My Lords, I am extremely anxious that this Bill should go before the other House and before the country without any misapprehensions; and I am constrained to say that the longer the subject is discussed the misapprehensions increase. The first misapprehension is that the noble Lord who has just addressed the House (Earl Nelson) seems to suppose that somebody has made a complaint of being ill-used. Certainly, my right rev. Brother the Bishop of Peterborough has no reason, to make such a complaint. There never was a Bill better treated than this Bill has been by your Lordships' House. It was read a second time without a division, and I hope will now be read a third time without a division. Moreover, it was passed through Committee without any material alteration. I hope, therefore, that any misapprehension there may be as to the Bill having been unfairly treated will speedily disappear. But that is not the end of the misapprehensions. It appears to be supposed that this is a clerical Bill, as opposed to the laity. Now, my Lords, I do not think that there is any man in this House who has a higher opinion of the excellent way in which lay patronage is generally administered than I have, and I believe that the opinion which I hold is shared by my right rev. Brethren who sit behind me. I think there has been in the debate on the Bill some danger to lay patrons, but I do not think that that danger has arisen from any proposal emanating from my right rev. Brother or any Member of the Episcopal Bench. It was remarked by one of my right rev. Brethren, in commenting on a speech of a noble Friend of mine (Lord Houghton) who sits opposite, that many speeches of that kind might be dangerous to the Established Church. I confess I do not share that apprehension. It seems to me that it would be dangerous, not to the Church but to lay patronage, if the peculiar views expressed in that speech, and of which we have heard a few echoes from other parts of the House, were to prevail. Were your Lordships to strain the rights of lay patrons as some noble Lords would wish you to strain them, it seems to me that you would be taking the surest course to destroy lay patronage altogether. In my own mind I am fully convinced of the great value of lay patronage, and therefore I desire to see it maintained on the proper grounds, and to help to remove from it any of those evils which in the lapse of time are sure to arise in all ancient institutions; and it is with that intention that I and my right rev. Friends have introduced this measure of which your Lordships have so strongly approved. On the last evening when this measure was under discussion, it was remarked that the division which occurred on the Amendment which I proposed was of a peculiar character, all the occupants of the Bishops' bench voting one way and all the lay patrons the other. It so happened that several noble Lords who were not ecclesiastical Peers, and who were favourably disposed to the Amendment, were not present on that occasion; but the Bishops, being here to do their duty, recorded their votes in accordance with their convictions. I am bound to say that had there been a very full House I do not suppose that the result of the division would have been different, because I think there is little doubt that your Lordships' House is not prepared at the present moment to do away with the sale of next presentations. It is only right that I should state that the Bishops feel strongly upon this subject, because they have peculiar facilities for ascertaining what the sentiments of the laity of their various dioceses are with regard to it. We necessarily mix much with the laity of all classes. It is our privilege to mix with those who are great landed proprietors and the distributors of lay patronage throughout the country; and we also mix with the different churchwardens and with large masses of persons in the middle classes who are not the proprietors of this sort of patronage, and we attach very great importance to the feelings of the great middle class of this country on this question. Therefore, it may perhaps occur to those who have taken an opposite view to ourselves in this matter that we are at least as well informed with regard to the opinion of the laity on the question as they are. I hope and trust that whatever may be thought of this Bill "elsewhere," it will not for a moment be supposed that it is a clerical Bill opposed to the wishes of the laity. I have maintained from the first that patronage is a trust, and that the Legislature is bound, so far as possible, to remove everything attaching to it that seems to countenance an opposite view—namely, that it is merely private property—a light in which some noble Lords appear inclined to regard it. In conclusion, I have to thank the House for the way in which they have received this measure, and to express my hope that, whether the Bill passes through the other House of Parliament this Session, or whether it is lost in the press of Public Business, the debates in this House with regard to it will not have been altogether useless, inasmuch as they will prove that the right rev. Prelates are anxious that lay and clerical patrons alike should exercise their patronage under a deep conviction of their responsibility, and are desirous of maintaining lay patronage freed from the blots which at present disfigure the system.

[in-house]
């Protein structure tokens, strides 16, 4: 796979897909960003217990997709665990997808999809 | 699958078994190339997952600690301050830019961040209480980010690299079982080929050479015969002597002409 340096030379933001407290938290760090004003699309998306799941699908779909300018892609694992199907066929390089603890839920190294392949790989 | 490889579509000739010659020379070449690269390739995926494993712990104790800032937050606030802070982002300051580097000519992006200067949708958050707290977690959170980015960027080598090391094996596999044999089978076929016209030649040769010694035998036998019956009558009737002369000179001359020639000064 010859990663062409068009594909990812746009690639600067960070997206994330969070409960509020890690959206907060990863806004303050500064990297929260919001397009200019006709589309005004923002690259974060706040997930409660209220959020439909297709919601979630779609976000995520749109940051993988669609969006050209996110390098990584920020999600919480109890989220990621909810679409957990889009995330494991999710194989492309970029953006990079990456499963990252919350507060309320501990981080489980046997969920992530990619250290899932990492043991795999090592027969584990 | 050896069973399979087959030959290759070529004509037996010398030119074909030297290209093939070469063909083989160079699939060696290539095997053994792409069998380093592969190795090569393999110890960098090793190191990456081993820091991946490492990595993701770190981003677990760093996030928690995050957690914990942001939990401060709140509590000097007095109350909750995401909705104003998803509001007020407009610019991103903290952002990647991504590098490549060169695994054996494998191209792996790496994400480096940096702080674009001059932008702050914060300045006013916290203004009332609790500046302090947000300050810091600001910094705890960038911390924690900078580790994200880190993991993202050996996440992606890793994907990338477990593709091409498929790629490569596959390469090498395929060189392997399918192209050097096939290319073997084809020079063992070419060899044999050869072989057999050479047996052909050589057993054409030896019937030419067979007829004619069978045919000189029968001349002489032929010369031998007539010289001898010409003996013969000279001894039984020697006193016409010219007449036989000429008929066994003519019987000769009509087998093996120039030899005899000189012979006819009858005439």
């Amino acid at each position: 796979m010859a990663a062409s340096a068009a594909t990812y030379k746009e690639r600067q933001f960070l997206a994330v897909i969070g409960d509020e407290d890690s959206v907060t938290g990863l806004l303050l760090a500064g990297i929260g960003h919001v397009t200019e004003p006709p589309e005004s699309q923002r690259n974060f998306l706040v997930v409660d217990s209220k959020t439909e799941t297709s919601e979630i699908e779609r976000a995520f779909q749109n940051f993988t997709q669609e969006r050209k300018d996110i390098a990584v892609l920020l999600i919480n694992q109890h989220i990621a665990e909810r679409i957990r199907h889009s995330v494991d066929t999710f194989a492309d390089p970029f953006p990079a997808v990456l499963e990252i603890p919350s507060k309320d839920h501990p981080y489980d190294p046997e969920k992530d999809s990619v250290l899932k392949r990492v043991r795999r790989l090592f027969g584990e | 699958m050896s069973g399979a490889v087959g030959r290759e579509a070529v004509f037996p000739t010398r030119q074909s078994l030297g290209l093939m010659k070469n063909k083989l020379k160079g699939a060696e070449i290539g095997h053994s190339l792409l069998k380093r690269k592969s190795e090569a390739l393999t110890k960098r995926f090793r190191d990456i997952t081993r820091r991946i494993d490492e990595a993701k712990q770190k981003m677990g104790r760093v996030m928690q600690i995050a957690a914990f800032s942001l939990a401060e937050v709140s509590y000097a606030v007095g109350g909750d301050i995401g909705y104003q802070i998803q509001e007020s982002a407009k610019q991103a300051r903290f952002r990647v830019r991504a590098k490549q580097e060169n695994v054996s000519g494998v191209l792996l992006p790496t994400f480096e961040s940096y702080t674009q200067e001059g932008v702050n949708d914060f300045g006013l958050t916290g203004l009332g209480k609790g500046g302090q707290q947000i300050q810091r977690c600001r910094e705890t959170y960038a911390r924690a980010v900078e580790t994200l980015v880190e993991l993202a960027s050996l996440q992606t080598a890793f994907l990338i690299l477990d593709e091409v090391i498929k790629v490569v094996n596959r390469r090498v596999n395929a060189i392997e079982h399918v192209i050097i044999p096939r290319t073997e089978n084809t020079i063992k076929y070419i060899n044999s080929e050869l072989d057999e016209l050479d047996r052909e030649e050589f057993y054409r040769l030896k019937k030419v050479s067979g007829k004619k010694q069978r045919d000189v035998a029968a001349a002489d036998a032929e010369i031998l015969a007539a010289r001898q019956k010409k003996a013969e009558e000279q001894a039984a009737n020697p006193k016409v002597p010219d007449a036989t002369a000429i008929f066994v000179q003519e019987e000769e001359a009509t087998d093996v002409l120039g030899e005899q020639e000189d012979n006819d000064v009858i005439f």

shortly addressed their Lordships, but his remarks were imperfectly heard.